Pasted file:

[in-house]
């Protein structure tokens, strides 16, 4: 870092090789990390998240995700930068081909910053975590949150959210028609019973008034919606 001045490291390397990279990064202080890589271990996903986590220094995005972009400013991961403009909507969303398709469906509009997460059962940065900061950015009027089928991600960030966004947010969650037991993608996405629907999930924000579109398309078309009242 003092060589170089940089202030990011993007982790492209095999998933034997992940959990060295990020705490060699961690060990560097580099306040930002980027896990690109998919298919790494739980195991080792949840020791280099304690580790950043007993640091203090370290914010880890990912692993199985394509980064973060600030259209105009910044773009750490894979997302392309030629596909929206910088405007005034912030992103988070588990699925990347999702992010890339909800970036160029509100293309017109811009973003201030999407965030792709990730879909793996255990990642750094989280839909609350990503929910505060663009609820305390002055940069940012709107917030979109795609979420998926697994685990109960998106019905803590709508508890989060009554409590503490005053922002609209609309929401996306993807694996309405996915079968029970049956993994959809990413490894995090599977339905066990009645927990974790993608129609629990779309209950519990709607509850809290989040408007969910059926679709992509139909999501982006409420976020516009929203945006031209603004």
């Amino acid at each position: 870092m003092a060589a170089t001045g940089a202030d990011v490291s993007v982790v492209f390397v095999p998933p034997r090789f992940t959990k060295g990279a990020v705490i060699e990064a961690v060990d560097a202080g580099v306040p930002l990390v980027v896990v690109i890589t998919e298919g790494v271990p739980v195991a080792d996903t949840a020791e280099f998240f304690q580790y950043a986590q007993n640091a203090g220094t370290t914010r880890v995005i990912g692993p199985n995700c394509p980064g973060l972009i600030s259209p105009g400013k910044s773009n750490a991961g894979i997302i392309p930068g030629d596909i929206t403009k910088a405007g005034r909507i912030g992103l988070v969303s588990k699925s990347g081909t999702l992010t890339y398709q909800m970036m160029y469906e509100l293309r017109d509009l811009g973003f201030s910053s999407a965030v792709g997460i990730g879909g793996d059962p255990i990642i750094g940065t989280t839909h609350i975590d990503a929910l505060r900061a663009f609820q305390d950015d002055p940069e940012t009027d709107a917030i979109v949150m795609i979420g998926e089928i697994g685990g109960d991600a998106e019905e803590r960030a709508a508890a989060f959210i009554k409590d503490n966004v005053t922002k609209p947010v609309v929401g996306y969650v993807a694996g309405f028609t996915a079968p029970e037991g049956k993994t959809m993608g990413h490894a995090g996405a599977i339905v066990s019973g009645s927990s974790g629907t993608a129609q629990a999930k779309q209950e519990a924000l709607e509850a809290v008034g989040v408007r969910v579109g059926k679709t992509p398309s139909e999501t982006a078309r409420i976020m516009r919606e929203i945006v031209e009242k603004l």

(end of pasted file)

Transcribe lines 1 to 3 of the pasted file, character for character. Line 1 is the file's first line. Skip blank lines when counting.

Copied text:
[in-house]
């Protein structure tokens, strides 16, 4: 870092090789990390998240995700930068081909910053975590949150959210028609019973008034919606 001045490291390397990279990064202080890589271990996903986590220094995005972009400013991961403009909507969303398709469906509009997460059962940065900061950015009027089928991600960030966004947010969650037991993608996405629907999930924000579109398309078309009242 003092060589170089940089202030990011993007982790492209095999998933034997992940959990060295990020705490060699961690060990560097580099306040930002980027896990690109998919298919790494739980195991080792949840020791280099304690580790950043007993640091203090370290914010880890990912692993199985394509980064973060600030259209105009910044773009750490894979997302392309030629596909929206910088405007005034912030992103988070588990699925990347999702992010890339909800970036160029509100293309017109811009973003201030999407965030792709990730879909793996255990990642750094989280839909609350990503929910505060663009609820305390002055940069940012709107917030979109795609979420998926697994685990109960998106019905803590709508508890989060009554409590503490005053922002609209609309929401996306993807694996309405996915079968029970049956993994959809990413490894995090599977339905066990009645927990974790993608129609629990779309209950519990709607509850809290989040408007969910059926679709992509139909999501982006409420976020516009929203945006031209603004």
């Amino acid at each position: 870092m003092a060589a170089t001045g940089a202030d990011v490291s993007v982790v492209f390397v095999p998933p034997r090789f992940t959990k060295g990279a990020v705490i060699e990064a961690v060990d560097a202080g580099v306040p930002l990390v980027v896990v690109i890589t998919e298919g790494v271990p739980v195991a080792d996903t949840a020791e280099f998240f304690q580790y950043a986590q007993n640091a203090g220094t370290t914010r880890v995005i990912g692993p199985n995700c394509p980064g973060l972009i600030s259209p105009g400013k910044s773009n750490a991961g894979i997302i392309p930068g030629d596909i929206t403009k910088a405007g005034r909507i912030g992103l988070v969303s588990k699925s990347g081909t999702l992010t890339y398709q909800m970036m160029y469906e509100l293309r017109d509009l811009g973003f201030s910053s999407a965030v792709g997460i990730g879909g793996d059962p255990i990642i750094g940065t989280t839909h609350i975590d990503a929910l505060r900061a663009f609820q305390d950015d002055p940069e940012t009027d709107a917030i979109v949150m795609i979420g998926e089928i697994g685990g109960d991600a998106e019905e803590r960030a709508a508890a989060f959210i009554k409590d503490n966004v005053t922002k609209p947010v609309v929401g996306y969650v993807a694996g309405f028609t996915a079968p029970e037991g049956k993994t959809m993608g990413h490894a995090g996405a599977i339905v066990s019973g009645s927990s974790g629907t993608a129609q629990a999930k779309q209950e519990a924000l709607e509850a809290v008034g989040v408007r969910v579109g059926k679709t992509p398309s139909e999501t982006a078309r409420i976020m516009r919606e929203i945006v031209e009242k603004l």